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Reproductive and Gynaecological Health 2021

Challenges to improve care in endometriosis

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Lone Hummelshoj

Chief Executive, World Endometriosis Society

Endometriosis is made up of many aspects and challenges; it is vital that we work collaboratively to improve the lives of those affected by the disease.


Endometriosis is a disease of many illnesses. It is a disease that is surrounded by taboos, myths, delayed diagnosis, hit-and-miss treatments and a lack of general awareness – overlaid on a wide variety of symptoms, including pain and infertility. For some it can turn into a chronic condition, potentially associated with life-altering comorbidities, including cancer and heart disease.1

Improving care in endometriosis is overdue – but has its challenges.

Getting diagnosed

First off it requires a diagnosis. The recent inquiry by the Endometriosis All Party Parliamentary Group in the UK showed an eight-year delay from first seeking help – and eventually being referred for treatment.2

Why the delay?

Symptoms of endometriosis typically starts during adolescence – a time where many young women don’t know what is normal and what isn’t in connection with their menstrual health. This leads to a delay in them seeking help. We need to change this. We need to help those affected find their voices – we need health care providers to listen with empathy, and act with integrity, when someone presents with symptoms suggestive of endometriosis.

The challenge of managing endometriosis

Secondly, the current management of endometriosis is hampered by limited medical treatments, which are all associated with variable side effects and effectiveness, as well as limited access to sufficiently skilled surgical care.3

We need to help those affected find their voices – we need health care providers to listen with empathy.

The challenge to improve care in endometriosis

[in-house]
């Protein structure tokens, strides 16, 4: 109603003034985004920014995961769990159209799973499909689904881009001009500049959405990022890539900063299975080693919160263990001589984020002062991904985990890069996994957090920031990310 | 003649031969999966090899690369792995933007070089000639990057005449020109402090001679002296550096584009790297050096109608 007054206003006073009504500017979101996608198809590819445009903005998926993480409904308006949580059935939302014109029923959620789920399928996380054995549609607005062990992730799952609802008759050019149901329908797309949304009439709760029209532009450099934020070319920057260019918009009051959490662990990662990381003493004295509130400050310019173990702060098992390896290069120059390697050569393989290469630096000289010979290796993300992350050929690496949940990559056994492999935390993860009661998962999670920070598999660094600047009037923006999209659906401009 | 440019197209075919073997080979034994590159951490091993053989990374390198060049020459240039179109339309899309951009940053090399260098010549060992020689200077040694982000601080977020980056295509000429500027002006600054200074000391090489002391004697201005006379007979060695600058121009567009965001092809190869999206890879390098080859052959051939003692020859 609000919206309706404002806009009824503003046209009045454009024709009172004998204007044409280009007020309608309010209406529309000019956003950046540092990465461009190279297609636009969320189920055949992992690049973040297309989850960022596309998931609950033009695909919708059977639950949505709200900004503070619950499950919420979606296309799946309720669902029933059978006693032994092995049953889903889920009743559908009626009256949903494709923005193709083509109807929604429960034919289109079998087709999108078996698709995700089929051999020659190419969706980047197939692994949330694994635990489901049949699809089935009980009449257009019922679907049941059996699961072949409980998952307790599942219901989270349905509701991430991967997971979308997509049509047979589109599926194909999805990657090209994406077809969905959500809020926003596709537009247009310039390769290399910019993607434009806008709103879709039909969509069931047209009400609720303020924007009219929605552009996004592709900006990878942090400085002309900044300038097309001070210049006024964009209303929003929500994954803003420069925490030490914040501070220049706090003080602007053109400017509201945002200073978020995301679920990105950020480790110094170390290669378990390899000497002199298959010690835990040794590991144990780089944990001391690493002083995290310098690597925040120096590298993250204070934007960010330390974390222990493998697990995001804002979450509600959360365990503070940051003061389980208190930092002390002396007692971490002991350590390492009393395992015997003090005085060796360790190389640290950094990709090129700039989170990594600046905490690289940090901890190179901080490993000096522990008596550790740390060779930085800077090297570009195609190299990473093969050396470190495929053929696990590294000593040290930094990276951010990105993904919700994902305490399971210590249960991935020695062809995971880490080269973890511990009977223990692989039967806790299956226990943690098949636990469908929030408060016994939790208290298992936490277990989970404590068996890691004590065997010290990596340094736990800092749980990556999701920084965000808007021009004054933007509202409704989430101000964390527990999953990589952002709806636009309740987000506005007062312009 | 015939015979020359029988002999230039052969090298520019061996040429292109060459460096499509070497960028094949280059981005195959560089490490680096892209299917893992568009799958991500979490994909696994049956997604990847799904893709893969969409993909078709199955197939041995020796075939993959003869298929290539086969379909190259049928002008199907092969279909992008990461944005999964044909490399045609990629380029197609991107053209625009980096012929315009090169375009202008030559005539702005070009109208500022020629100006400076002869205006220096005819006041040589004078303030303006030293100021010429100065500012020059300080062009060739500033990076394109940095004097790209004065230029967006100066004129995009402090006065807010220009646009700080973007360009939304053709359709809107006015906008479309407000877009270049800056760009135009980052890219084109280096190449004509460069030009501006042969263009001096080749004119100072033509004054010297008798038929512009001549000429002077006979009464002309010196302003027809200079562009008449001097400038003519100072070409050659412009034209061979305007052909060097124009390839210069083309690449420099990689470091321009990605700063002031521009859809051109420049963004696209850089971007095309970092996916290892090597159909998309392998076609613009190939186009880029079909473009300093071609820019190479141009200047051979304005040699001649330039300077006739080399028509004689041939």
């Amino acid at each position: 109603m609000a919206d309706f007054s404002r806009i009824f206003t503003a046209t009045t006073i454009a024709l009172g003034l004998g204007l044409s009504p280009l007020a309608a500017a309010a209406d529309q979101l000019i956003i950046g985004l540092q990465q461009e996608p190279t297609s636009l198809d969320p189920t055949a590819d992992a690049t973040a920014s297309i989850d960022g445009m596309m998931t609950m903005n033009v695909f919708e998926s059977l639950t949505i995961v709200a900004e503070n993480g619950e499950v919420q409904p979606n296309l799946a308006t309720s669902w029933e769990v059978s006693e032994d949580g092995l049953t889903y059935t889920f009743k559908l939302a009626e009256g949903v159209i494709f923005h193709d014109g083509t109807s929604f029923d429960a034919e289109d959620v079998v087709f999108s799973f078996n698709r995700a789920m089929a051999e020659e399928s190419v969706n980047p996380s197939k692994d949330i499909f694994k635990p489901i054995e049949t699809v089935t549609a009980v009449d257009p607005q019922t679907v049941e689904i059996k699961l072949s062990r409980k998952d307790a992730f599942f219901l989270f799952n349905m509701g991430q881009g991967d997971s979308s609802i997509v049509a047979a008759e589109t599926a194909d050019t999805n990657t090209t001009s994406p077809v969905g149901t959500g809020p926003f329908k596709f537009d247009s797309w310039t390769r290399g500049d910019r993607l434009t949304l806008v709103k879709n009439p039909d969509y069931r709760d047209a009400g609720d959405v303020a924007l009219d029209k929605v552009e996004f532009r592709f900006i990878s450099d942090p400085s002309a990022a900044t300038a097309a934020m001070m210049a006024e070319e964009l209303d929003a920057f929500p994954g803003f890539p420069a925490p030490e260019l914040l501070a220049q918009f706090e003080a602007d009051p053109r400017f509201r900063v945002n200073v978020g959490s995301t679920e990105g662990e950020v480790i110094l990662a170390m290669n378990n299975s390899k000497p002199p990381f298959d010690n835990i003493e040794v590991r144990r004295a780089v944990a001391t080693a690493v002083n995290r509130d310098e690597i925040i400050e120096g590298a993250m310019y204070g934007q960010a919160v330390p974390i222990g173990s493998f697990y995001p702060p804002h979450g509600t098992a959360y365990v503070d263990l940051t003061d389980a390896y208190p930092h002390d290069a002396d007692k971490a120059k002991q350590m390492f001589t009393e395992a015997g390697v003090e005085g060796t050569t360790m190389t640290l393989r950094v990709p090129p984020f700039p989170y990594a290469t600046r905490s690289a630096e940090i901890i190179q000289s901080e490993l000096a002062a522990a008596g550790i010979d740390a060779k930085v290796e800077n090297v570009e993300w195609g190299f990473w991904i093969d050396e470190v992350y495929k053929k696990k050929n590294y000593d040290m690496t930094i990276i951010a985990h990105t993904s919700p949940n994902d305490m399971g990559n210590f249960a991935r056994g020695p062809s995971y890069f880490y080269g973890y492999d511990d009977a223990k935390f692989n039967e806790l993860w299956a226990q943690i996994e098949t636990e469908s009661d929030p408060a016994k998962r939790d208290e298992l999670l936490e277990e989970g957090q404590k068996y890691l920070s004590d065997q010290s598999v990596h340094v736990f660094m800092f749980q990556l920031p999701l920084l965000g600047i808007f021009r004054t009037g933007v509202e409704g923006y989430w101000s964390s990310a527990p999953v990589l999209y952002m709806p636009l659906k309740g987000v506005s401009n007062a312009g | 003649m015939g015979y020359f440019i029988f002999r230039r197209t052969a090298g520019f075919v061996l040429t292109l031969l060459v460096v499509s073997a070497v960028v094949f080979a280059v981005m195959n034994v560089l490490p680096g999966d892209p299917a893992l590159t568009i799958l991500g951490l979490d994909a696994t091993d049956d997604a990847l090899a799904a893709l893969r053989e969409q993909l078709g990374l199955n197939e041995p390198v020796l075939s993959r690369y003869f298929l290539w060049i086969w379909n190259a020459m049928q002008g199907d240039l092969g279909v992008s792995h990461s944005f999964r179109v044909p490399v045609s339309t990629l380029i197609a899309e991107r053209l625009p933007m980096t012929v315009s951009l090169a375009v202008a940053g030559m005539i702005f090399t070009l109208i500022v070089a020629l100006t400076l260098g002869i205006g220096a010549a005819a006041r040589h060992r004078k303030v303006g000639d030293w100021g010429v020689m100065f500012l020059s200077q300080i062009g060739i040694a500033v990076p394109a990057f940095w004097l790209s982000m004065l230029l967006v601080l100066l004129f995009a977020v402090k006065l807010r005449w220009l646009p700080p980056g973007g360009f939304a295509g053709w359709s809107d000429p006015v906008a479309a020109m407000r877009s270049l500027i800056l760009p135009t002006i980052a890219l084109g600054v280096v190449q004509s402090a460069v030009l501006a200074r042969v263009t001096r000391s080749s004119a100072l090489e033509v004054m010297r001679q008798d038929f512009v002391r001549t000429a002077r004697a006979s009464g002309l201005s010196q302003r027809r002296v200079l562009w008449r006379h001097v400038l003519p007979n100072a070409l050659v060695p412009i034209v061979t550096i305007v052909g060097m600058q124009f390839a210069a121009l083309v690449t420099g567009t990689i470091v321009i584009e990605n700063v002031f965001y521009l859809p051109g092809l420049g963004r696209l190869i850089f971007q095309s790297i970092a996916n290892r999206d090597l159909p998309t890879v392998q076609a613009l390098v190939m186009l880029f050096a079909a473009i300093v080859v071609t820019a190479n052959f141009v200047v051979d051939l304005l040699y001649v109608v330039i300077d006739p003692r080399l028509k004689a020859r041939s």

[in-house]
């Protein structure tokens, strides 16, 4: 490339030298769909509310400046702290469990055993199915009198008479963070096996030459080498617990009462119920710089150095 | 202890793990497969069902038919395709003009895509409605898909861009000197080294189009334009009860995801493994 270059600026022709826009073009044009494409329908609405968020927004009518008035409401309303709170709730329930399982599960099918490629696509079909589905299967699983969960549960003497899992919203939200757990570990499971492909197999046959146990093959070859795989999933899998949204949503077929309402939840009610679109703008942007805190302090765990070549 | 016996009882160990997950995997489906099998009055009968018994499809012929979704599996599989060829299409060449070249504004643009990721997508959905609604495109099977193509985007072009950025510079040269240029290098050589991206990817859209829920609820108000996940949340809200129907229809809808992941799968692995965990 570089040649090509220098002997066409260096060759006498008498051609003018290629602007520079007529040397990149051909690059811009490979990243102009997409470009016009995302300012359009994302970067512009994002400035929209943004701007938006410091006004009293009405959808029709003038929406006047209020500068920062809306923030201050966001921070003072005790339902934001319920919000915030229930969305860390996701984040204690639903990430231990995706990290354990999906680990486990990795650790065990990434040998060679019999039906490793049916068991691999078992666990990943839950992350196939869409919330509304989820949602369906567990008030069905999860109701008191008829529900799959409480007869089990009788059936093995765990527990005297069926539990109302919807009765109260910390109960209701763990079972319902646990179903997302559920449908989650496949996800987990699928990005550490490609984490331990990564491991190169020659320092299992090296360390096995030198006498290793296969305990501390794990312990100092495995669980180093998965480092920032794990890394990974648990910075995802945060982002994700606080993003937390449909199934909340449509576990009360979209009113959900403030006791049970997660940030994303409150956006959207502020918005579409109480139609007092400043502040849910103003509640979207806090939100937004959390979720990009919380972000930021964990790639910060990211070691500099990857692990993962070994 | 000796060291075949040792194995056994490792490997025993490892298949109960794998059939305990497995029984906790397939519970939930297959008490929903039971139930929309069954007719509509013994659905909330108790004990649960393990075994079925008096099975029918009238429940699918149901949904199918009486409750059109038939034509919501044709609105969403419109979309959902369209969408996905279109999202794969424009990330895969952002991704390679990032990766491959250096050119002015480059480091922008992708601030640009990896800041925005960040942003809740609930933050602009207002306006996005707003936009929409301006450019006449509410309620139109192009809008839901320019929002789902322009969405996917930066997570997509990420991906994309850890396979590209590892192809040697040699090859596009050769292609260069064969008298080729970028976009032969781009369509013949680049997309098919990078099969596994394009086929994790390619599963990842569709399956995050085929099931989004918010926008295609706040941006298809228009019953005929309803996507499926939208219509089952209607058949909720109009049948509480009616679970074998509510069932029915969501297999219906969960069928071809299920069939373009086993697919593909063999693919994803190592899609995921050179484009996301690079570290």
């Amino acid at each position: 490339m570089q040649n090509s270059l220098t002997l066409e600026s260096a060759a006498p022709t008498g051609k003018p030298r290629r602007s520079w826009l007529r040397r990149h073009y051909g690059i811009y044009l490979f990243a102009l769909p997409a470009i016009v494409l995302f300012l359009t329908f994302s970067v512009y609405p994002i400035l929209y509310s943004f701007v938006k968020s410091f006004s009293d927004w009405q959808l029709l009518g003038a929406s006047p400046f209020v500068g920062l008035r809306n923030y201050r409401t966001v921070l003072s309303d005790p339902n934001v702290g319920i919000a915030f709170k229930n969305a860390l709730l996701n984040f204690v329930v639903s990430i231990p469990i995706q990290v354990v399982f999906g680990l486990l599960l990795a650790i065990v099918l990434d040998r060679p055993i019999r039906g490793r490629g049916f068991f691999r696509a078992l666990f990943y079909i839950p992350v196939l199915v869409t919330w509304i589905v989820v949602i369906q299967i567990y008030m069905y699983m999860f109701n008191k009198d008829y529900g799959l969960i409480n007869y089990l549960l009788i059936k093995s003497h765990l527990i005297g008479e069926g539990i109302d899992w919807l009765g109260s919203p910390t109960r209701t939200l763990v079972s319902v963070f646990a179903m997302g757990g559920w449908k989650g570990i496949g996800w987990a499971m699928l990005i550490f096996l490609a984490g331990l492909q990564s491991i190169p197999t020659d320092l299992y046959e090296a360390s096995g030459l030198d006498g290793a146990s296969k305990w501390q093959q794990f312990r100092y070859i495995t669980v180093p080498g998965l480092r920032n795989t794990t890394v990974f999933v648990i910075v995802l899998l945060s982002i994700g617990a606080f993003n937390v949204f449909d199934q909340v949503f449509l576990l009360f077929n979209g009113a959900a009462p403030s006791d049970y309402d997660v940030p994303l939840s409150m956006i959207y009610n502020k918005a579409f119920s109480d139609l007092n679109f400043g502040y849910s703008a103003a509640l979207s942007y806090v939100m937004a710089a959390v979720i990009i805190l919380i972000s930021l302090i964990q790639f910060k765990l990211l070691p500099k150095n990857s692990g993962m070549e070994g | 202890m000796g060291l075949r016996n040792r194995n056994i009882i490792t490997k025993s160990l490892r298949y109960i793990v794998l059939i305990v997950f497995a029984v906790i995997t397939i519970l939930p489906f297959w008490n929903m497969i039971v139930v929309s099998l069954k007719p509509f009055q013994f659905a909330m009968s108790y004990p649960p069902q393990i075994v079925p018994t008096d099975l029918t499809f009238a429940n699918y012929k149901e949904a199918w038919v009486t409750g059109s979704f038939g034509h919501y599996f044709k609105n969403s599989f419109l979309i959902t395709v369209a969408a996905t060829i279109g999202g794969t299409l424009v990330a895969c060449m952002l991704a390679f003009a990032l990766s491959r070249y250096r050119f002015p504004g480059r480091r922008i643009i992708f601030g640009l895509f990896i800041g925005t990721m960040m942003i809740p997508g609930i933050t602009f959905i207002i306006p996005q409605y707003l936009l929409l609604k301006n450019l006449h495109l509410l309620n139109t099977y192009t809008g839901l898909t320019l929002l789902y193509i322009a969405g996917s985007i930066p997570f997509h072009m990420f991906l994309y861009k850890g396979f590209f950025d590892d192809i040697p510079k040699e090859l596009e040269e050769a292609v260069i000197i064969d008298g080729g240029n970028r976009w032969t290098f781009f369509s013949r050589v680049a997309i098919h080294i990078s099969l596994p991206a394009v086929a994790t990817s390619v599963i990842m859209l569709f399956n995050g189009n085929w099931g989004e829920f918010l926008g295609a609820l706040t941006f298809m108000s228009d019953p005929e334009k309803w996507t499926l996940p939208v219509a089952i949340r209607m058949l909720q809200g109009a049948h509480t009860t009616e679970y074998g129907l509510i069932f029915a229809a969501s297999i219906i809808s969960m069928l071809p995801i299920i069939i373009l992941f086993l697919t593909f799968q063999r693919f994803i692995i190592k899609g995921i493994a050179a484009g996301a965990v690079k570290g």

Finally, an estimated 200 million people have endometriosis worldwide – yet legislative commitment to invest in basic research to understand the disease mechanisms is woefully missing. Without this basic knowledge of why endometriosis occurs and develops it is impossible to improve diagnosis and care for these millions of sufferers.

It is time to shout from the roof tops that pelvic pain and infertility matters and needs to be treated! It is time to sit up and pay attention and work together towards a future where no one’s life is compromised by the symptoms of endometriosis and adenomyosis.

If you wish to get involved in advancing legislative policy and scientific research, please contact the World Endometriosis Society at endometriosis.ca. If you are looking for support, please contact Endometriosis UK at endometriosis-uk.org.

1 Hummelshoj L. Endometriosis: an old problem without a current solution. Acta Obstet Gynecol Scand 2017;96:779-82.
2 http://endometriosis.org/news/general/endometriosis-inquiry-shows-little-improvement-in-a-decade/ (accessed 7 Feb 2021).
3 Johnson NP, et al for the World Endometriosis Society Montpellier Consortium. Consensus on current management of endometriosis. Human Reprod 2013;28:1552-8.

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